I would have been angry, but I had not the time. That morning, Press agencies grovelled to me in The Bun office for leave to use certain photos, which, they understood, I controlled, of a certain village dance. When I had sent the fifth man away on the edge of tears, my self-respect came back a little. Then there was The Bun’s poster to get out. Art being elimination, I fined it down to two words (one too many, as it proved)—‘The Gubby!’ in red, at which our manager protested; but by five o’clock he told me that I was the Napoleon of Fleet Street.
This is from “The Village that Voted the Earth was Flat” in A Diversity of Creatures.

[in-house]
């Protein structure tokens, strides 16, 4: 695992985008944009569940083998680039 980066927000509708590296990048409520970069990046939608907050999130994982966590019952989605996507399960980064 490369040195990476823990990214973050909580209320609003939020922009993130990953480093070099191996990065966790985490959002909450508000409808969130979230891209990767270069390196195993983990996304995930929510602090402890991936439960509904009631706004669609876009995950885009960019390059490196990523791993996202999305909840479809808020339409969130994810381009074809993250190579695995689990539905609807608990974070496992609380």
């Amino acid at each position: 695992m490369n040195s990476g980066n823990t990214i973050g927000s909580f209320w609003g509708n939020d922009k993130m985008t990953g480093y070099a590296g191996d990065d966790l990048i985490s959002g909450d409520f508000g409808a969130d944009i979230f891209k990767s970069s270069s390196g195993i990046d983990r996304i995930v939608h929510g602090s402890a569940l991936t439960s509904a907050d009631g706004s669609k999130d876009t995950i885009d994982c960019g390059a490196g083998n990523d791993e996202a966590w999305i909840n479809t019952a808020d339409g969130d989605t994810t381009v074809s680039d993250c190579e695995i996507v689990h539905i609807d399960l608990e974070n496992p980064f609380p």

The narrator, and friends who include an MP and a newspaper proprietor, are charged with speeding, brought before the local Justice of the Peace in a village called Huckley, fined and held up tro public ridicule. Convicted shortly after them is the famous music hall impresario, “Bat” Masquerier. They take revenge by making Huckley and its J.P., also an M.P., a public laughing stock. Here the campaign is gathering momentum.